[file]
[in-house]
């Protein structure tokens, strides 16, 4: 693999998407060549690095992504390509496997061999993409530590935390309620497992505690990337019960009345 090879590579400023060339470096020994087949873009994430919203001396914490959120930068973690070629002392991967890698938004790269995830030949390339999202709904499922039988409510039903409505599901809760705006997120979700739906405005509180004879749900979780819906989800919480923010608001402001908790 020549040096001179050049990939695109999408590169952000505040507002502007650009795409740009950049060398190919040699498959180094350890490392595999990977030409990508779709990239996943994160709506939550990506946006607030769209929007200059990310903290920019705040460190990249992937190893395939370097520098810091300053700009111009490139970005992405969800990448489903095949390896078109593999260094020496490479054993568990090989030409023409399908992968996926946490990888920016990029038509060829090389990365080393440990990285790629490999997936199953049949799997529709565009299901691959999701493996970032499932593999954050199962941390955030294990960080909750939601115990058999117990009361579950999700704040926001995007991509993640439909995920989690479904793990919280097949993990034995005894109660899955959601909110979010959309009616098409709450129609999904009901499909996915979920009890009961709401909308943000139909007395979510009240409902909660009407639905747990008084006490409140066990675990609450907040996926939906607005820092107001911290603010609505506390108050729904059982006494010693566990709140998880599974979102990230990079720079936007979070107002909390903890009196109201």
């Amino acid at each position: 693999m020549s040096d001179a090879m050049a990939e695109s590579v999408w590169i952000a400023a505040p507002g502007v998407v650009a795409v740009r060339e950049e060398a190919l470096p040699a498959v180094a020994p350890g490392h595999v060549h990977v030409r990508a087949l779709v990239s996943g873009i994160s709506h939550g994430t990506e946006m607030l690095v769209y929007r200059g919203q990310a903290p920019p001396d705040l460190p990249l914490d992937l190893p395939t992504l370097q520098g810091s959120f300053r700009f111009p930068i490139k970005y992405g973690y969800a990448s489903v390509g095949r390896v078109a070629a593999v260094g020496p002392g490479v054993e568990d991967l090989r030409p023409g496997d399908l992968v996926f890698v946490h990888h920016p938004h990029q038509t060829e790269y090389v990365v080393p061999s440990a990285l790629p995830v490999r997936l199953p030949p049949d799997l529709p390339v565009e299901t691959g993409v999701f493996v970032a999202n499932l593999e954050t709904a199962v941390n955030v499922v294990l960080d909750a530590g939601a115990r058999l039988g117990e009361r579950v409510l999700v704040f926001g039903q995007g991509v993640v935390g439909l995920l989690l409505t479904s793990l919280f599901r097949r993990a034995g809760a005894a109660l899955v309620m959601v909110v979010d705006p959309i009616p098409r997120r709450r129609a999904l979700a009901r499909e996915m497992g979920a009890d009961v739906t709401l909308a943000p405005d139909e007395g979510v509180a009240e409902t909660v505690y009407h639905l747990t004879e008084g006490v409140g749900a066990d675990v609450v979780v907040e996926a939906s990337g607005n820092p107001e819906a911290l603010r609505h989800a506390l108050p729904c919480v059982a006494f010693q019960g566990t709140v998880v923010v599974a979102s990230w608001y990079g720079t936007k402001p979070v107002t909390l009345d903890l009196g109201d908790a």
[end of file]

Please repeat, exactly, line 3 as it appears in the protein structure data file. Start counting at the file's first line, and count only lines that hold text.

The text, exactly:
């Amino acid at each position: 693999m020549s040096d001179a090879m050049a990939e695109s590579v999408w590169i952000a400023a505040p507002g502007v998407v650009a795409v740009r060339e950049e060398a190919l470096p040699a498959v180094a020994p350890g490392h595999v060549h990977v030409r990508a087949l779709v990239s996943g873009i994160s709506h939550g994430t990506e946006m607030l690095v769209y929007r200059g919203q990310a903290p920019p001396d705040l460190p990249l914490d992937l190893p395939t992504l370097q520098g810091s959120f300053r700009f111009p930068i490139k970005y992405g973690y969800a990448s489903v390509g095949r390896v078109a070629a593999v260094g020496p002392g490479v054993e568990d991967l090989r030409p023409g496997d399908l992968v996926f890698v946490h990888h920016p938004h990029q038509t060829e790269y090389v990365v080393p061999s440990a990285l790629p995830v490999r997936l199953p030949p049949d799997l529709p390339v565009e299901t691959g993409v999701f493996v970032a999202n499932l593999e954050t709904a199962v941390n955030v499922v294990l960080d909750a530590g939601a115990r058999l039988g117990e009361r579950v409510l999700v704040f926001g039903q995007g991509v993640v935390g439909l995920l989690l409505t479904s793990l919280f599901r097949r993990a034995g809760a005894a109660l899955v309620m959601v909110v979010d705006p959309i009616p098409r997120r709450r129609a999904l979700a009901r499909e996915m497992g979920a009890d009961v739906t709401l909308a943000p405005d139909e007395g979510v509180a009240e409902t909660v505690y009407h639905l747990t004879e008084g006490v409140g749900a066990d675990v609450v979780v907040e996926a939906s990337g607005n820092p107001e819906a911290l603010r609505h989800a506390l108050p729904c919480v059982a006494f010693q019960g566990t709140v998880v923010v599974a979102s990230w608001y990079g720079t936007k402001p979070v107002t909390l009345d903890l009196g109201d908790a």